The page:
But there are many other species out there that conservation biologists are concerned about, collectively labeled biodiversity. Perhaps we should conserve biodiversity instead of focusing on individual species. But right away we run into two problems. In any ecosystem many of the species present are undescribed so we cannot put a Latin name on them, or if they are described we know almost nothing about their function in the ecosystem. So, we have a key question: do we need to understand ecosystem dynamics before we can prioritize biodiversity conservation? Most ecologists believe that many of the species in any ecosystem could disappear with little effect on ecosystem functioning. The arguments are largely about which species can we dispense with, and true conservation advocates say that all must be saved.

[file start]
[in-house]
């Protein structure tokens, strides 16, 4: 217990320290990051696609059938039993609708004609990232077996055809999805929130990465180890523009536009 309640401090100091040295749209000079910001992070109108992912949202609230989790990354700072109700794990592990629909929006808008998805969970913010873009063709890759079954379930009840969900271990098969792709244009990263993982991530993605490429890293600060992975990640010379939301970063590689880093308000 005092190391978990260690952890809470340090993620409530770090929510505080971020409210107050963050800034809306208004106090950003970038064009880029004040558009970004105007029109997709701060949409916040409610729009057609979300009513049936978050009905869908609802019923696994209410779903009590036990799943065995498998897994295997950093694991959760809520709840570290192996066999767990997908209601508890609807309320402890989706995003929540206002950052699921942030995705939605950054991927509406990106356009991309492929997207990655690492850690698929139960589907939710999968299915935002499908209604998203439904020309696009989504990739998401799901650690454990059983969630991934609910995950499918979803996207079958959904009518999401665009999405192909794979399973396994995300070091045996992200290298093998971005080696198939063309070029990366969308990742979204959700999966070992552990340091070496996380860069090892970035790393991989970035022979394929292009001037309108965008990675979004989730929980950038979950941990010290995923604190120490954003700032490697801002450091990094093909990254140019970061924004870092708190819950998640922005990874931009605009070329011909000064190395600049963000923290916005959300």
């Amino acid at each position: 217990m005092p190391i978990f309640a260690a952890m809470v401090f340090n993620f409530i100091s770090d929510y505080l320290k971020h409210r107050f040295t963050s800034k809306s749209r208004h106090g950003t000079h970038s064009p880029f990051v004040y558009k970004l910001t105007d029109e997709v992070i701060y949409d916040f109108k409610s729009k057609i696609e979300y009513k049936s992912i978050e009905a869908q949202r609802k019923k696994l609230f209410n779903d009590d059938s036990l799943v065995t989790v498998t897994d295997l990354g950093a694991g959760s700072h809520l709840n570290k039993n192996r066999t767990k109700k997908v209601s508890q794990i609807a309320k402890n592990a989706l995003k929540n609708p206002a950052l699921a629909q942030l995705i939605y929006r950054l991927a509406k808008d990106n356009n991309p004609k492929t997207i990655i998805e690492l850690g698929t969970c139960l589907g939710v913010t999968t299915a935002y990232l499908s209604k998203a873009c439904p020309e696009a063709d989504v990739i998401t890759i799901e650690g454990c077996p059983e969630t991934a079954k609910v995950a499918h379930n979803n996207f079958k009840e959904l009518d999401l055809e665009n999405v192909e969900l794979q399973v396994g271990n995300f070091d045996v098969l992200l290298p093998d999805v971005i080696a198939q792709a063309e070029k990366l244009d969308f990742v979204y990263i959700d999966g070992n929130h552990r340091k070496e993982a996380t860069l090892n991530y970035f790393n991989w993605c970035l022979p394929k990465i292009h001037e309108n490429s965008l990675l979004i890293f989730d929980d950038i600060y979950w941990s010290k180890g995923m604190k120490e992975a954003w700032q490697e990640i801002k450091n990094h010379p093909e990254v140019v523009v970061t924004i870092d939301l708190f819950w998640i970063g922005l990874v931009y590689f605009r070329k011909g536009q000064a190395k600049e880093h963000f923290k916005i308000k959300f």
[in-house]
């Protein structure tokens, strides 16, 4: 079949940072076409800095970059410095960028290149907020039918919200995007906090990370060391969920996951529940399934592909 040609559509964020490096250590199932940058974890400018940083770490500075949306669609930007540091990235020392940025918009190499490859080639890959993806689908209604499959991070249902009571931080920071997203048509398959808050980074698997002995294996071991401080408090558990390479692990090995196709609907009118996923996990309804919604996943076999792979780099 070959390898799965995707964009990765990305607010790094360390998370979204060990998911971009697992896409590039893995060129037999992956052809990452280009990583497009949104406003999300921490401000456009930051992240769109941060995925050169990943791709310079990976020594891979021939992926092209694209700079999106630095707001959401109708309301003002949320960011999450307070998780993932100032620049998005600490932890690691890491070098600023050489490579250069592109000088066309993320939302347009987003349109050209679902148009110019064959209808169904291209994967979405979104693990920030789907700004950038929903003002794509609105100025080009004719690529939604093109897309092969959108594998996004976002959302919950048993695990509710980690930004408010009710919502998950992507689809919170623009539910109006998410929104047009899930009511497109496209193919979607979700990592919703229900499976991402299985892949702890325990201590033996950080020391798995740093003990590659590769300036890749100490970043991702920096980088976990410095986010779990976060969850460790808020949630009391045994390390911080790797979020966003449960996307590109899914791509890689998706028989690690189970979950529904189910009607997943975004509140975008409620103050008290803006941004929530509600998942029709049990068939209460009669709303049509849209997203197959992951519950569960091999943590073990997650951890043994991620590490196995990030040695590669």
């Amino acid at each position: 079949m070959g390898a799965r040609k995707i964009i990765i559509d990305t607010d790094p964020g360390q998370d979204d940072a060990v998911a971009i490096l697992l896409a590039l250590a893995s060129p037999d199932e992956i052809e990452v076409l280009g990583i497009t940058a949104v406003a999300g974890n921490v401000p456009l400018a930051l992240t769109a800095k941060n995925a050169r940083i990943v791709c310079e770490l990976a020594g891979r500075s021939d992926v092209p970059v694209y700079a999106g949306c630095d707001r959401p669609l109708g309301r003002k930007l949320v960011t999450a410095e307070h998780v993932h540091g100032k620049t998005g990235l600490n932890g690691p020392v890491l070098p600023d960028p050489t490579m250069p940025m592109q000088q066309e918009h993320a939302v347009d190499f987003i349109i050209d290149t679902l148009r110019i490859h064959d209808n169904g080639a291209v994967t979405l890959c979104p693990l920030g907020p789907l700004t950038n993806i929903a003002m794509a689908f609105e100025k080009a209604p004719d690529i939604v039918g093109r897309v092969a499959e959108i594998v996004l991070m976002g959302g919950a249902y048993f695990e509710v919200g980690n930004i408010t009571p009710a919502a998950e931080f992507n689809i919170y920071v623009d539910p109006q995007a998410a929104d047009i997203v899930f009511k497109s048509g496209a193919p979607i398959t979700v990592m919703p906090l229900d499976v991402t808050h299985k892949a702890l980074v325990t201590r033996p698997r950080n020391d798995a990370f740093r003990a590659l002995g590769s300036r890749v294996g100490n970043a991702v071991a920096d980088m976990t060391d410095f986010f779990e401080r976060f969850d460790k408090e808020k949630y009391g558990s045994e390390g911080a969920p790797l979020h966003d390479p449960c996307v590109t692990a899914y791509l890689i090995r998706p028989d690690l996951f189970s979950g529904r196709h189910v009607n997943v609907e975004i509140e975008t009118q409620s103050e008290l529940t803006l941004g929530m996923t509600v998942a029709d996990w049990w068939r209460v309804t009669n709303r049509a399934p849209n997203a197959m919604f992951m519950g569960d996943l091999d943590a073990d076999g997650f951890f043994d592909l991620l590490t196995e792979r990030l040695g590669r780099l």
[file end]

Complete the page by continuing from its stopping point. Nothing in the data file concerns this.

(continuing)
The problem is that conservation planning is a resource allocation problem – where do we put our money (Gerber et al. 2018)? Ideas about how best to establish rules for setting aside critical areas for conservation go back to Pressey and Nicholls (1989) and in subsequent years the conservation planning literature has exploded (e.g. Margules and Pressey 2000). Techniques for conservation planning were first designed to maximize the number of species retained in the reserve, and this was the first of many problems. You had to have ‘empty’ land to set aside in the proposed reserve and you had to know the species that the reserve would protect. This was perhaps more possible in Australia or Canada but difficult to implement in the USA and Europe where much land was in private hands.